ollywood holds its most glamorous event on March 2, 2014—The Oscars. Whether you’re enthralled by the films of the past year or enjoy being the fashion police for the red carpet, there is something for everyone. This year marks the 86th year of awarding talented men and women of the movie industry. Living more than 2,000 miles away from the epicenter of cinema, we can still captivate the mood of an Academy Award event. Follow these quick tips to help you host the awardwinning party of the year.

Décor. Similar to the red carpet style, decorations can be nothing short of sparkles and glitter. Turn off the main lights and add candle lighting for a 5-star ambience. Eat & Drink. Champagne and hors d’oeuvres are a must. Miniature desserts and bite-size

appetizers lead for a filling snack. Place popcorn on a fancy dish for a classy impression as well as an easy reach.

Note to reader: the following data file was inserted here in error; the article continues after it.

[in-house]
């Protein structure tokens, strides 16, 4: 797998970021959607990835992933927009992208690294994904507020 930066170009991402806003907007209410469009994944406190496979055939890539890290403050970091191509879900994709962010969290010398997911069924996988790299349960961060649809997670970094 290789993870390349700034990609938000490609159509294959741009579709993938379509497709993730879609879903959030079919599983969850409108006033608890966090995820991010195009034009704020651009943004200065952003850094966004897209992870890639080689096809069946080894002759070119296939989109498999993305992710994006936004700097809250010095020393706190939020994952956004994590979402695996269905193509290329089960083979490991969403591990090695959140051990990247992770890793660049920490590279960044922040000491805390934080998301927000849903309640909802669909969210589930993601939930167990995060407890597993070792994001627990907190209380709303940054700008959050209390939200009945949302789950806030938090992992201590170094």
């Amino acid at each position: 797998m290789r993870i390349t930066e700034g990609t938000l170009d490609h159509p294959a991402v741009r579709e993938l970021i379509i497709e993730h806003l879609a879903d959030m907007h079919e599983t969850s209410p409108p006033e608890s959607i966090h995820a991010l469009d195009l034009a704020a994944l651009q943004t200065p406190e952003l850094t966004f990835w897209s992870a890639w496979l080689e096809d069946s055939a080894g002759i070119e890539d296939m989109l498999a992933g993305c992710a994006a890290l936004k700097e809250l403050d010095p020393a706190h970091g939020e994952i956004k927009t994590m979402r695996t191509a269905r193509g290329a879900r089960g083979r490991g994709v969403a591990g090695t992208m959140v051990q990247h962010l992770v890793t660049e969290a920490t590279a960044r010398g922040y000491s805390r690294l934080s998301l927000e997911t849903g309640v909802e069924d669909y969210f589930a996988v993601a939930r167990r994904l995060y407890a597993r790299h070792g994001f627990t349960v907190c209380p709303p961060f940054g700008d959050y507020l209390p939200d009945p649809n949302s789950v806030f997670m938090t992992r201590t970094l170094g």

Play the Part. Many websites offer printable Oscar Bingo cards, Oscar ballots, and

red carpet dress and style rankings. You can be a part of the action right in front of the television screen in your own living room. Check out the website Oscars.org for game print outs, recipes, fun ideas and more.

Look the Part. To feel elegant, you have to look elegant. Save the pajamas for another lazy Sunday night and pull that New Year’s Eve dress back out of the closet. Act the part. Roll out your own red carpet using red fabric in your foyer hallway for guests

to walk on as they enter. Hang a backdrop and take pictures of them as soon as they walk in the door. This is a fun memento that your friends can either take with them as a souvenir or — Kayla Sim to look back on.